28 April 2021

Being a Deaf local preacher

Deaf Awareness Week;  3rd-9th May 2021

Anna Herriman, a local preacher with Oxford Methodist Circuit who has been profoundly deaf from birth, shares her experiences.
You can also watch a BSL prayer for Deaf Awareness Week, shared by Anna, here.

I am profoundly deaf from birth and I am a British Sign Language (BSL) user. I am also a local preacher in training for the Methodist Church. I have recently completed the training course Worship: Leading and Preaching and submitted my final Portfolio in March this year. We have had “Explore” sessions for the course and I used BSL interpreters to access these.

OK, what is it like to be a profoundly deaf local preacher? God calls anyone to preach. I suppose the main difference with me is the linguistic and the cultural aspects of it and perhaps experience.

I preach in two places. I preach for the Methodist Church in my local circuit. I am also on a rota where I preach for a UK national online church on Facebook called “BSL Church Worship” for the Deaf Community, which is wholly in British Sign Language. I preach for them roughly once every 8 – 10 weeks and I have to create videos of my pre-recorded service which get posted on the Facebook page when it is my turn. I, therefore, preach in two different languages! I preach in spoken English for my local Methodist Circuit and I preach in BSL for BSL Church Worship.

When I lead worship within the Methodist Circuit, sometimes, I incorporate sign language into the service. I may also include aspects of Deaf Culture into my sermons! Since the start of the lockdowns in March 2020, when we developed a circuit service online, I have been part of my circuit and church virtual choirs. As part of this I began to translate hymns and worship songs into BSL and inserted them into the final worship video. Members of my circuit and church have actually found this quite powerful as it gave a deeper, richer meaning to the hymns and songs. The visual perspective helps to convey the messages in the words.

Within worship in person, I have introduced and encouraged BSL in responsive prayers of confession by putting up the words on the screen and teaching the congregation the signs they need before the prayer. I put all my prayers up on screen anyway, in case any member of the congregation has any difficulty understanding my voice. I also use images and display complex words on the screen, during my sermons to help reinforce, what I am saying. This has proved very useful for any members of the congregation that suffer from hearing loss and sometimes miss spoken words. I also provide copies of my sermon script to the stewards, before the service, for anyone who needs them. I have also referred to Deaf Culture within my sermons too!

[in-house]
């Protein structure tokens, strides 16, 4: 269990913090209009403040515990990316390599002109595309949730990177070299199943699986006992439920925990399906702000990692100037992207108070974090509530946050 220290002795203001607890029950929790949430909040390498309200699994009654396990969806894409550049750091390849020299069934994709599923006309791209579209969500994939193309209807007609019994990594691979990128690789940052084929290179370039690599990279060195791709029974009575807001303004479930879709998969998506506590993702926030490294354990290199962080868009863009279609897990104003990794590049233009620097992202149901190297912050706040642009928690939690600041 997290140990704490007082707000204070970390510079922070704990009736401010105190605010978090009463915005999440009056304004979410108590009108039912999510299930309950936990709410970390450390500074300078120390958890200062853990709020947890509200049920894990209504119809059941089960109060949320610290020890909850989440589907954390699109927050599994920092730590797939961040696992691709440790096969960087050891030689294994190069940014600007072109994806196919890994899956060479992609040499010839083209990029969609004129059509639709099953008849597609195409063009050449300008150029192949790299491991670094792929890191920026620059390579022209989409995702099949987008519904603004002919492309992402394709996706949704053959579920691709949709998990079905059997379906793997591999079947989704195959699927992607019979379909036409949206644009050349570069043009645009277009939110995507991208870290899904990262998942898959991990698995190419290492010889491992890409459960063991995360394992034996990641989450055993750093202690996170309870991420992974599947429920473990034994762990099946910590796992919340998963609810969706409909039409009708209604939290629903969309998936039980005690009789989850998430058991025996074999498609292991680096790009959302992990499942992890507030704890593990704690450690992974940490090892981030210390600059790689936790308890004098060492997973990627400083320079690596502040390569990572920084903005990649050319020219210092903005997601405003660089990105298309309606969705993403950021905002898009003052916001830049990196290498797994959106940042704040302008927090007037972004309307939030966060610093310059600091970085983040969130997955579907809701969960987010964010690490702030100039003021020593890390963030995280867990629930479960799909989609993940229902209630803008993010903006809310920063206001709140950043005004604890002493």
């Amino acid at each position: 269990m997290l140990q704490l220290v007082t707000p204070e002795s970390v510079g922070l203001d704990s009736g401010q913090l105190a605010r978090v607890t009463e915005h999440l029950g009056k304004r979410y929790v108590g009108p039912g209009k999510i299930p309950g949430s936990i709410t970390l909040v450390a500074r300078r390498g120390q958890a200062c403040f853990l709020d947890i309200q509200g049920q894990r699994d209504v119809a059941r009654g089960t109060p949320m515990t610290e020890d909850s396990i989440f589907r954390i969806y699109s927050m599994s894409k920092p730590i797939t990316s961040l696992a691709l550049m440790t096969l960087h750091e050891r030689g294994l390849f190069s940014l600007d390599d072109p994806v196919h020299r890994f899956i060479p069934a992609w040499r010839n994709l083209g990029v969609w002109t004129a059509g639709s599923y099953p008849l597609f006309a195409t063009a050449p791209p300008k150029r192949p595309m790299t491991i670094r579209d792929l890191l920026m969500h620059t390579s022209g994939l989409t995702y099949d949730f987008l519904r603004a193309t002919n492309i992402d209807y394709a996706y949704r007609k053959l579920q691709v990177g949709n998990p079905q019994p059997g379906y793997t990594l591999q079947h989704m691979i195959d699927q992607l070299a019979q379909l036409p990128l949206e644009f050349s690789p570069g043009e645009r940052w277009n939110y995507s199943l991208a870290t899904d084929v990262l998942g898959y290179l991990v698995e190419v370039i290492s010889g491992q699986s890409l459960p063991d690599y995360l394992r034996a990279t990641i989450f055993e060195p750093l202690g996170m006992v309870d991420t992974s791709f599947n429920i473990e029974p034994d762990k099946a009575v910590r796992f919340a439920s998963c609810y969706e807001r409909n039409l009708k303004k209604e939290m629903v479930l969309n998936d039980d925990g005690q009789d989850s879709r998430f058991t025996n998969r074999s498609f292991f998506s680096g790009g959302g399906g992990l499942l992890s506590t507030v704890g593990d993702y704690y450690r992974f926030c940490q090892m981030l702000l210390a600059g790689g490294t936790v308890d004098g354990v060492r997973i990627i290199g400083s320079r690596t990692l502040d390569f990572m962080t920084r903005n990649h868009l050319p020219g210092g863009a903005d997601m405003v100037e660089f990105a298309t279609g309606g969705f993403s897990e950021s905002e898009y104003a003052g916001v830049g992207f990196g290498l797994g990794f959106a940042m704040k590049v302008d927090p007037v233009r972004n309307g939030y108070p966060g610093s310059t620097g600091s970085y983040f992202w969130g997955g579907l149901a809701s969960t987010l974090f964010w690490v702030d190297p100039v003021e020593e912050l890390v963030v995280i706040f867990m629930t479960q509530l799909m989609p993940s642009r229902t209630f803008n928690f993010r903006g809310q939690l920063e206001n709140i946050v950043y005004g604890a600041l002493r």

I usually arrange to have two BSL interpreters for services that I preach face to face. That is in case one of them is unable to come at the last minute i.e. illness, car break down or any other emergency, so that I am not stranded at the last minute as it is difficult to find a replacement interpreter at short notice. I provide my service materials to my interpreters, for preparation, beforehand. When I lead worship, my interpreters act as my ears to inform me of anything that might be happening within the congregation, what is said by a member of the congregation, guide me along with timings of hymns and shared spoken prayers like the Lord’s Prayer as well as translating for anyone speaking in my service.

Within online worship for my Methodist Circuit, they have full transcript anyway. However, on my videos, I do add captions in some places to give greater clarity. I also use images and put the text of quotes on there too. I don’t tend to use my BSL interpreters for these.

 My use of BSL has encouraged other local preachers and worship leaders to refer to BSL and invite me to show examples as part of their services too.

 Within my services for BSL Church Worship, I use other Deaf Christians who use BSL to take part in my services i.e. worship songs, Bible reading or prayers. I have even led a BSL dramatised Bible Reading for my recent Easter Sunday Service for BSL Church Worship group.

 I regularly attend Local Preacher Meetings. For these, I now book two BSL interpreters as the meeting tends to be quite lengthy. When meetings are over an hour in length, it is advisable to book two interpreters in order to maintain the quality of BSL translation.

 God’s love is for all, I look forward to continuing serve God in my calling to speak of His love for all in the years to come.

Anna Herriman

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